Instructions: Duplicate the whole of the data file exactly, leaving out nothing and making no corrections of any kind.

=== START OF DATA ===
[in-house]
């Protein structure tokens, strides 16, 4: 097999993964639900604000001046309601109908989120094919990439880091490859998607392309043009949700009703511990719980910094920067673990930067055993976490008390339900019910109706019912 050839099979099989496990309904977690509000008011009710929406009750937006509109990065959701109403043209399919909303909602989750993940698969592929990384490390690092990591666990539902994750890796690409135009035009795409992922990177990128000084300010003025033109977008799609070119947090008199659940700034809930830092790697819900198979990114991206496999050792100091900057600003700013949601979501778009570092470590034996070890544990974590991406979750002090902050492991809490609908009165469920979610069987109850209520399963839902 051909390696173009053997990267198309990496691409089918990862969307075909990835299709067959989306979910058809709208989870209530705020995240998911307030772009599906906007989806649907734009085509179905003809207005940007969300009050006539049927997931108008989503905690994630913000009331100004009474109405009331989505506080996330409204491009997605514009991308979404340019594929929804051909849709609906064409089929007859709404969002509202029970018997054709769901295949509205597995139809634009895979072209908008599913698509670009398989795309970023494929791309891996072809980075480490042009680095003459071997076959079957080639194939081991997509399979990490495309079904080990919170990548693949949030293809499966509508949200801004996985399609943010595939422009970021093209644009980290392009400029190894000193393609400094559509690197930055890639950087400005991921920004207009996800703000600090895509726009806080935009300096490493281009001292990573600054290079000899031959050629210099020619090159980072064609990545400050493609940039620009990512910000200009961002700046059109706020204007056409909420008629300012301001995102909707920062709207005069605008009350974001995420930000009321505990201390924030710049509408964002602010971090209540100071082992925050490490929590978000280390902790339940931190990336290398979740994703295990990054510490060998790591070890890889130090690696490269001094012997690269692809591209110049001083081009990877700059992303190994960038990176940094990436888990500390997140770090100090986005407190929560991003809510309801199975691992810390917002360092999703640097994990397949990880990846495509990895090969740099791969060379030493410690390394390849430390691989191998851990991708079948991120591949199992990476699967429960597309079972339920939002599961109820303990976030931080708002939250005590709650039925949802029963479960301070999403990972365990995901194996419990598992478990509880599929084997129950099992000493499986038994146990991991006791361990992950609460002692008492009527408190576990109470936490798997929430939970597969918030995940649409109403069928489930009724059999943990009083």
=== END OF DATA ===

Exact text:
[in-house]
């Protein structure tokens, strides 16, 4: 097999993964639900604000001046309601109908989120094919990439880091490859998607392309043009949700009703511990719980910094920067673990930067055993976490008390339900019910109706019912 050839099979099989496990309904977690509000008011009710929406009750937006509109990065959701109403043209399919909303909602989750993940698969592929990384490390690092990591666990539902994750890796690409135009035009795409992922990177990128000084300010003025033109977008799609070119947090008199659940700034809930830092790697819900198979990114991206496999050792100091900057600003700013949601979501778009570092470590034996070890544990974590991406979750002090902050492991809490609908009165469920979610069987109850209520399963839902 051909390696173009053997990267198309990496691409089918990862969307075909990835299709067959989306979910058809709208989870209530705020995240998911307030772009599906906007989806649907734009085509179905003809207005940007969300009050006539049927997931108008989503905690994630913000009331100004009474109405009331989505506080996330409204491009997605514009991308979404340019594929929804051909849709609906064409089929007859709404969002509202029970018997054709769901295949509205597995139809634009895979072209908008599913698509670009398989795309970023494929791309891996072809980075480490042009680095003459071997076959079957080639194939081991997509399979990490495309079904080990919170990548693949949030293809499966509508949200801004996985399609943010595939422009970021093209644009980290392009400029190894000193393609400094559509690197930055890639950087400005991921920004207009996800703000600090895509726009806080935009300096490493281009001292990573600054290079000899031959050629210099020619090159980072064609990545400050493609940039620009990512910000200009961002700046059109706020204007056409909420008629300012301001995102909707920062709207005069605008009350974001995420930000009321505990201390924030710049509408964002602010971090209540100071082992925050490490929590978000280390902790339940931190990336290398979740994703295990990054510490060998790591070890890889130090690696490269001094012997690269692809591209110049001083081009990877700059992303190994960038990176940094990436888990500390997140770090100090986005407190929560991003809510309801199975691992810390917002360092999703640097994990397949990880990846495509990895090969740099791969060379030493410690390394390849430390691989191998851990991708079948991120591949199992990476699967429960597309079972339920939002599961109820303990976030931080708002939250005590709650039925949802029963479960301070999403990972365990995901194996419990598992478990509880599929084997129950099992000493499986038994146990991991006791361990992950609460002692008492009527408190576990109470936490798997929430939970597969918030995940649409109403069928489930009724059999943990009083």